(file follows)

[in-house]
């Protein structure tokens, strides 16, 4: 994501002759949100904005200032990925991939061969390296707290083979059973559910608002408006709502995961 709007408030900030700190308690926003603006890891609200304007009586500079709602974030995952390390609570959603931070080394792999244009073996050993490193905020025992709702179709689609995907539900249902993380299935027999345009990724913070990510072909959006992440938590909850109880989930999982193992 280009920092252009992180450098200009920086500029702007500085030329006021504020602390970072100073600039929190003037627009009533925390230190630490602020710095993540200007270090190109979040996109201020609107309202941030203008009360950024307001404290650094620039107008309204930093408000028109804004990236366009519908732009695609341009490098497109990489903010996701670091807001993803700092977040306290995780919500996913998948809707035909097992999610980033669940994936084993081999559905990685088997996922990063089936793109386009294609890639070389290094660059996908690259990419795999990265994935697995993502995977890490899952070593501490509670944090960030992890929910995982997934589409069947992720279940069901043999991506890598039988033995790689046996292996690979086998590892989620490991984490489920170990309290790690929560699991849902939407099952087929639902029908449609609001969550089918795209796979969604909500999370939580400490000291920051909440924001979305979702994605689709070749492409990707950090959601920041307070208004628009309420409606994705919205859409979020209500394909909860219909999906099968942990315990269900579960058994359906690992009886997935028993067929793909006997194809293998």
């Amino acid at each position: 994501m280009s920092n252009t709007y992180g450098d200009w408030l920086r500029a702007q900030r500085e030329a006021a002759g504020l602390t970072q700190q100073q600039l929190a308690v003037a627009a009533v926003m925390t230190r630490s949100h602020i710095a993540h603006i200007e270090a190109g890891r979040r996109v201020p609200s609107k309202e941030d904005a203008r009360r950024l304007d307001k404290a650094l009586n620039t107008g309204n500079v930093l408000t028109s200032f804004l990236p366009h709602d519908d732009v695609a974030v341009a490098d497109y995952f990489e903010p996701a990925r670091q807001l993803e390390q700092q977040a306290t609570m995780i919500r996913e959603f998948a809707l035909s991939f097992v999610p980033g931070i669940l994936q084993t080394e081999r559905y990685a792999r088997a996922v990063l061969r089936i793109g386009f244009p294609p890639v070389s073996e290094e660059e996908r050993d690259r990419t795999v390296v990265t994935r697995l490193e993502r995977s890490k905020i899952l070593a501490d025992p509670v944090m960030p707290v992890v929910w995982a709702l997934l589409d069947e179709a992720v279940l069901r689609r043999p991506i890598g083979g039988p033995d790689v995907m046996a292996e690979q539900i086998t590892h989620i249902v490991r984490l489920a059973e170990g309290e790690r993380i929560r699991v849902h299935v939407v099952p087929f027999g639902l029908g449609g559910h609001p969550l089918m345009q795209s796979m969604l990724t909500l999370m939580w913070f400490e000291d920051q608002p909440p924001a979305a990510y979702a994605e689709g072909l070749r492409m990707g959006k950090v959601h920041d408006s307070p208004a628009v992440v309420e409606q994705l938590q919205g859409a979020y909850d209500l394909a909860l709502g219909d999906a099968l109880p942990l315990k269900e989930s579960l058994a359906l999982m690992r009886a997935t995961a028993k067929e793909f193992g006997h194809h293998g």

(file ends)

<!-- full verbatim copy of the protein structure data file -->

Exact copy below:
[in-house]
């Protein structure tokens, strides 16, 4: 994501002759949100904005200032990925991939061969390296707290083979059973559910608002408006709502995961 709007408030900030700190308690926003603006890891609200304007009586500079709602974030995952390390609570959603931070080394792999244009073996050993490193905020025992709702179709689609995907539900249902993380299935027999345009990724913070990510072909959006992440938590909850109880989930999982193992 280009920092252009992180450098200009920086500029702007500085030329006021504020602390970072100073600039929190003037627009009533925390230190630490602020710095993540200007270090190109979040996109201020609107309202941030203008009360950024307001404290650094620039107008309204930093408000028109804004990236366009519908732009695609341009490098497109990489903010996701670091807001993803700092977040306290995780919500996913998948809707035909097992999610980033669940994936084993081999559905990685088997996922990063089936793109386009294609890639070389290094660059996908690259990419795999990265994935697995993502995977890490899952070593501490509670944090960030992890929910995982997934589409069947992720279940069901043999991506890598039988033995790689046996292996690979086998590892989620490991984490489920170990309290790690929560699991849902939407099952087929639902029908449609609001969550089918795209796979969604909500999370939580400490000291920051909440924001979305979702994605689709070749492409990707950090959601920041307070208004628009309420409606994705919205859409979020209500394909909860219909999906099968942990315990269900579960058994359906690992009886997935028993067929793909006997194809293998």
């Amino acid at each position: 994501m280009s920092n252009t709007y992180g450098d200009w408030l920086r500029a702007q900030r500085e030329a006021a002759g504020l602390t970072q700190q100073q600039l929190a308690v003037a627009a009533v926003m925390t230190r630490s949100h602020i710095a993540h603006i200007e270090a190109g890891r979040r996109v201020p609200s609107k309202e941030d904005a203008r009360r950024l304007d307001k404290a650094l009586n620039t107008g309204n500079v930093l408000t028109s200032f804004l990236p366009h709602d519908d732009v695609a974030v341009a490098d497109y995952f990489e903010p996701a990925r670091q807001l993803e390390q700092q977040a306290t609570m995780i919500r996913e959603f998948a809707l035909s991939f097992v999610p980033g931070i669940l994936q084993t080394e081999r559905y990685a792999r088997a996922v990063l061969r089936i793109g386009f244009p294609p890639v070389s073996e290094e660059e996908r050993d690259r990419t795999v390296v990265t994935r697995l490193e993502r995977s890490k905020i899952l070593a501490d025992p509670v944090m960030p707290v992890v929910w995982a709702l997934l589409d069947e179709a992720v279940l069901r689609r043999p991506i890598g083979g039988p033995d790689v995907m046996a292996e690979q539900i086998t590892h989620i249902v490991r984490l489920a059973e170990g309290e790690r993380i929560r699991v849902h299935v939407v099952p087929f027999g639902l029908g449609g559910h609001p969550l089918m345009q795209s796979m969604l990724t909500l999370m939580w913070f400490e000291d920051q608002p909440p924001a979305a990510y979702a994605e689709g072909l070749r492409m990707g959006k950090v959601h920041d408006s307070p208004a628009v992440v309420e409606q994705l938590q919205g859409a979020y909850d209500l394909a909860l709502g219909d999906a099968l109880p942990l315990k269900e989930s579960l058994a359906l999982m690992r009886a997935t995961a028993k067929e793909f193992g006997h194809h293998g």